The year was 1974. The commercial was Burger King’s.  “Have it your way … have it your way…”

Not the cleverest lyrics, but perhaps the most prophetic jingle, foreseeing a time when we would want it all our way, all the time.

And that’s what we expect now.

The idea of six degrees of separation seems almost quaint when we are all just a few clicks apart. We are explorers in a world of unprecedented engagement. Thanks to the Internet, we can get to whoever we want, whatever we want, however we want it. Our access has only fueled our impatience. We want specifically what we want immediately. The power to define what we need to know …what is important …what is a priority …has shifted from the institutional to the individual.

Any group that delivers information has to 86 the Blue Plate Special and offer a smorgasbord.  We may be as hungry for information as we have ever been. We’re just finicky, free-range consumers.New possibilities shaping how we seek and exchange information are at the heart of three trends reshaping associations.

Trend 1: Servant-Leader-Members
In “Good to Great”, Jim Collins popularized the idea of servant-leaders. These are the inspirational figures that prioritize connection, well-being and good stewardship over power and control.

Forward-thinking organizations are beginning to recognize their membership as a brain trust that can serve as an asset to the wider world. For example, the Institute of Food Technologists is an organization of food scientists responsible for everything from Twizzlers to astronaut meals. In the last decade, the IFT has broadened its vision to ask: How can our specialized knowledge benefit the world? How can our expertise solve the problem of feeding 9 billion people by 2050?

Former exec Barbara Byrd Keenan did not wait to be consulted. She took ownership of the issues by initiating summits with multinational aid organizations to explore the interlocking demands for food, energy and water.  By giving her membership a voice in debating global issues, she enhanced the power and prestige of her organization. By making members servants, she also made them leaders.

Trend 2: Content Harvesting
A key responsibility for membership organizations in the past was to prepackage knowledge in magazines, newsletters and conferences. For decades, this was the most efficient way to capture and share knowledge with large groups. Everyone got the same message at about the same time.

Web-based content has freed us from the production and logistics costs of traditional publishing but it has also allowed people to seek information based on their specific interests and priorities, finding what they want when they want it. Members now harvest knowledge to meet their needs, which could reflect a desire for education, a passionate interest, or problem-solving in a specific situation.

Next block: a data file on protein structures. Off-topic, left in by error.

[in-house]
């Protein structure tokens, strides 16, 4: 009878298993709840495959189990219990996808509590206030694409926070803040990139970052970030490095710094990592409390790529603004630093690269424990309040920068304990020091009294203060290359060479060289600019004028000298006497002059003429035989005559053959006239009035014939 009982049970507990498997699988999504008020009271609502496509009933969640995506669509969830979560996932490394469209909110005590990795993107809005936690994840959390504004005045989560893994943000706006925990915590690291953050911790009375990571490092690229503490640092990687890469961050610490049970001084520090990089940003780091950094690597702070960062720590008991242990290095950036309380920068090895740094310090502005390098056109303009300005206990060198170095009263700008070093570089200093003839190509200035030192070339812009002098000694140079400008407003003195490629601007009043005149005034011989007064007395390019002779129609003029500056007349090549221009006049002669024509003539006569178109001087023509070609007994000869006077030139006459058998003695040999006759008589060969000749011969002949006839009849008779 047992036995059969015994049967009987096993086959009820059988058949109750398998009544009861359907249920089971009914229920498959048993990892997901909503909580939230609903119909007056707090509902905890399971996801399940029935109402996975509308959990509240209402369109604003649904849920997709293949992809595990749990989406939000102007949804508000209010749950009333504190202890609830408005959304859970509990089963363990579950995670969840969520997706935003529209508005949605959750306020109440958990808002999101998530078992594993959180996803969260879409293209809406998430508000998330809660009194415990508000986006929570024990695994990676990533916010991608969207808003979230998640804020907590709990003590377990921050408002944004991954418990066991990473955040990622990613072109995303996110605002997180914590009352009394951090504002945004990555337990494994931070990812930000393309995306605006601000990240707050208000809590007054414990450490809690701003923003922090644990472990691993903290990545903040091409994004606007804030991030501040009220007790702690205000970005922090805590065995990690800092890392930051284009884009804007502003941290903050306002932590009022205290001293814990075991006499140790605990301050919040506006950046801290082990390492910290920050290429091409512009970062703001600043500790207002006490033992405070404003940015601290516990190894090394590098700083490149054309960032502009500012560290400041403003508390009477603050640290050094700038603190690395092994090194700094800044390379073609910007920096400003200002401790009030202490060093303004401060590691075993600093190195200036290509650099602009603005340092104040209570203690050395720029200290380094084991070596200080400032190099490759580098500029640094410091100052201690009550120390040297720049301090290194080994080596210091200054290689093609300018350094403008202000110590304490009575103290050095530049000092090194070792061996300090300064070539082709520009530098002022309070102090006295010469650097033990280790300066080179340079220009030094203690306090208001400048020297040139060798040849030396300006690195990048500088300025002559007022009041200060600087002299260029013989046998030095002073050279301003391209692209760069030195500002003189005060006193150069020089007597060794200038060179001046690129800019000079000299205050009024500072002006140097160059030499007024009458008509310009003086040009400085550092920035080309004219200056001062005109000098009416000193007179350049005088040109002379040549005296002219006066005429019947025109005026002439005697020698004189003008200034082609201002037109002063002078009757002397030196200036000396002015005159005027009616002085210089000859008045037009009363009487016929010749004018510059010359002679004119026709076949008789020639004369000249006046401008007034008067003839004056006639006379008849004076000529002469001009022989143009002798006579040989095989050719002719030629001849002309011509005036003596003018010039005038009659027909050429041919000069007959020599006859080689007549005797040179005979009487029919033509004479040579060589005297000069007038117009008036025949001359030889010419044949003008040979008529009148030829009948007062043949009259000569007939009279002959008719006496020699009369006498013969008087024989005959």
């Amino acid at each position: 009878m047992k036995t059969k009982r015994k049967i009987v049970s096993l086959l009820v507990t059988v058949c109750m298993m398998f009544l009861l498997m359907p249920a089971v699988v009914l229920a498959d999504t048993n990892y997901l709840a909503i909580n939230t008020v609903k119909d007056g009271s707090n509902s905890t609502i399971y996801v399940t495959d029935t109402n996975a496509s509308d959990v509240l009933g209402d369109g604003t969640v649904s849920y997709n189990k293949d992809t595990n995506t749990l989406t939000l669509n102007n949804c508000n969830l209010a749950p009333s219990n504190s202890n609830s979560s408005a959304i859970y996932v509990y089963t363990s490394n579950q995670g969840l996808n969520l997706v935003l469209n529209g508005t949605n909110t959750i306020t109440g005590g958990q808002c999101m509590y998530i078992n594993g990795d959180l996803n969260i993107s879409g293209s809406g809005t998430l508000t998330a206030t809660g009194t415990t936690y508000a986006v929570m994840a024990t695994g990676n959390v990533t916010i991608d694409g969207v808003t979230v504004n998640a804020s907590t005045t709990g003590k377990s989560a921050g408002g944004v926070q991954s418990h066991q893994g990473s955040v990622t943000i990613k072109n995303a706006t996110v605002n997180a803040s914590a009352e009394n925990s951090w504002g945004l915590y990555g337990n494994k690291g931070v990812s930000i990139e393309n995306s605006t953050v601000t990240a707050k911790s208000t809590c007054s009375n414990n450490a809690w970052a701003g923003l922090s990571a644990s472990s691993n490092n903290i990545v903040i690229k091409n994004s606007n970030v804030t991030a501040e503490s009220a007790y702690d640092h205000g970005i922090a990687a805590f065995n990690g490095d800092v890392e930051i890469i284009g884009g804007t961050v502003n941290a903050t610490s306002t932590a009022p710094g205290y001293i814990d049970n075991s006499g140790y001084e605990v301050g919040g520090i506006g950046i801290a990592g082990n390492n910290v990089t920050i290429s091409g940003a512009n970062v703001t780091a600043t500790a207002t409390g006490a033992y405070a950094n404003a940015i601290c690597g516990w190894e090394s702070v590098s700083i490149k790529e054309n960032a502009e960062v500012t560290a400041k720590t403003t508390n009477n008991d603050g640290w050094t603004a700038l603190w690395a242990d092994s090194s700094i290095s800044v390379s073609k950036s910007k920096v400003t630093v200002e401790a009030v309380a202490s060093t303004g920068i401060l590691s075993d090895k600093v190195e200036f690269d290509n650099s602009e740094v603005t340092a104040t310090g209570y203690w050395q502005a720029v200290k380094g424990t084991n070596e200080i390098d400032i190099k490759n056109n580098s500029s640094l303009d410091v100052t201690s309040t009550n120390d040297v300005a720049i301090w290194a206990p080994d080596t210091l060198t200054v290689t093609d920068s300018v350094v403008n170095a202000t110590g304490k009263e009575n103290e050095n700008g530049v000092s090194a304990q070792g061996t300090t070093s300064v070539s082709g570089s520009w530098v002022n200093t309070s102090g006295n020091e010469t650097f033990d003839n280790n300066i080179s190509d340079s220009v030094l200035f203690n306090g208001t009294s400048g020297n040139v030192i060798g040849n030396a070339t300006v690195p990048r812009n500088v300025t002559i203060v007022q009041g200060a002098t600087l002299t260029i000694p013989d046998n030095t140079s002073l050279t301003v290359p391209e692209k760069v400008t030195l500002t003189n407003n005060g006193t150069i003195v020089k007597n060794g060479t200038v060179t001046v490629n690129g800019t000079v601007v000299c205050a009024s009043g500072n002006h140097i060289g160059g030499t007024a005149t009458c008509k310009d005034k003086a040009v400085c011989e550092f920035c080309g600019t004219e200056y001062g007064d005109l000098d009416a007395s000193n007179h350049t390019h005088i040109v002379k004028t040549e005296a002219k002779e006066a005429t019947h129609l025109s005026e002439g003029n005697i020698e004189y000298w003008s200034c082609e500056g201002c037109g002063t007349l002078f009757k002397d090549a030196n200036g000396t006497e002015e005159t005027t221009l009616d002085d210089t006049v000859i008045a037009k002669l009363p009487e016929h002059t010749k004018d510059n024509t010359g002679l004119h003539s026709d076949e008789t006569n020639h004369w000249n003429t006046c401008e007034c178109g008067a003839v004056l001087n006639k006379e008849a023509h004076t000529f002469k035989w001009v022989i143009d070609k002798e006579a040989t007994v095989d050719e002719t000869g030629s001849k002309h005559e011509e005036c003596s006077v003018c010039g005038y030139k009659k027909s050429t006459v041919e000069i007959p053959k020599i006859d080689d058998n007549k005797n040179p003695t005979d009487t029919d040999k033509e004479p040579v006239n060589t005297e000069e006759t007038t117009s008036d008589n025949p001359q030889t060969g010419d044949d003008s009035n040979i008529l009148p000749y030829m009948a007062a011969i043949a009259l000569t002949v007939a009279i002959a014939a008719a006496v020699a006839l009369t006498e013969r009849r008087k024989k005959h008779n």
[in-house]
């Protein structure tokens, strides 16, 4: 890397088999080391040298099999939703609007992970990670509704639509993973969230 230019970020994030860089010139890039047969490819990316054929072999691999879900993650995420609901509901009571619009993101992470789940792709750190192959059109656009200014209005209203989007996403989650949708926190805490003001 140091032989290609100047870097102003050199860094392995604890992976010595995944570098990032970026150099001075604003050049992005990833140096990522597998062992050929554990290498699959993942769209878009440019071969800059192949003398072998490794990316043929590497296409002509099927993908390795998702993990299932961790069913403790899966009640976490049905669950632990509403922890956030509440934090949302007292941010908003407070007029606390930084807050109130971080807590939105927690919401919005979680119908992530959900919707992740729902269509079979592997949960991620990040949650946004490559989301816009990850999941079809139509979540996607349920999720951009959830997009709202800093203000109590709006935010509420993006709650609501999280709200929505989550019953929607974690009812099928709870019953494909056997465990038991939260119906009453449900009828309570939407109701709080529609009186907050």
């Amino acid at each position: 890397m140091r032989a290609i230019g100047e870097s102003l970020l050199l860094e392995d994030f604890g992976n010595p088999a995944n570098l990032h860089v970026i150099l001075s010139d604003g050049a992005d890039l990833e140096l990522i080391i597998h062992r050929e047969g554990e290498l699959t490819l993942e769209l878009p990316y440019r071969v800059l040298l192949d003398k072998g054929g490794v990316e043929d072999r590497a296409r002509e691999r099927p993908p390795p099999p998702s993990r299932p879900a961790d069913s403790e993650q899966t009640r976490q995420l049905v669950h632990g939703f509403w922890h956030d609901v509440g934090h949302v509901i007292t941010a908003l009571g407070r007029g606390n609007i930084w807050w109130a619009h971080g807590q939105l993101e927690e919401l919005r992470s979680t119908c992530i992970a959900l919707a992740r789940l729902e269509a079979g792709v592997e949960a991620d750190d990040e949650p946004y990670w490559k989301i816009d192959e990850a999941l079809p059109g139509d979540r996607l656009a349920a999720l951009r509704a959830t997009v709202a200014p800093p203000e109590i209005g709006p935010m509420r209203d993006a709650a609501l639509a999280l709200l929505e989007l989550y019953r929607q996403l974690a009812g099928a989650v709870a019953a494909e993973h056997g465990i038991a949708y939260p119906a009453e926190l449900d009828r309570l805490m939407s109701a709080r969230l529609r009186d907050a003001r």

Bookselling giant Amazon is a good example of how we have thrown away the prepackaging we used to take for granted. You don’t thumb through a catalog. You browse the site, directed to media of interest by the search terms you select. You may also choose to see purchases made by others who share your interests, exposing you to material you may want but didn’t previously know existed.

Associations now have to recognize that what is available – and how it is available – can no longer be preordained by what is convenient to the provider. Members are harvesting their own content.

Trend 3: Self-organizing Communities
Most organizations still plan conferences and meetings far in advance.  Themes, speakers and venues are locked a year ahead, or even more. The organization controls who meets, when and where – or so they think. It is not a very agile arrangement.

Now people connect with each other through social media. Not only can we find each other, we can also find each other within the larger context, such as a conference.Birds of a feather have “meetings within the meeting” geared to specific needs. Organizations that make it easier for members to identify commonality and connect are providing added value.

In some instances, an organization may also extend value by making it easier for practitioners who are not members, such as professionals in closely related fields, to share knowledge. So for example, the American Geophysical Union may make it easier for those who are not earth and space scientists but share common interests (say, hydrology, global warming and volcanoes) to come together to address immediate issues or engage in ongoing professional exchange.

Burger King has brought the “have it your way” slogan back twice. It’s what advertisers call “sticky” – memorable and compelling. But it’s nice to know that the idea born of the Me Generation has also evolved to something bigger and better. It’s not just about building custom burgers; it’s building just-in-time knowledge for customized value generation.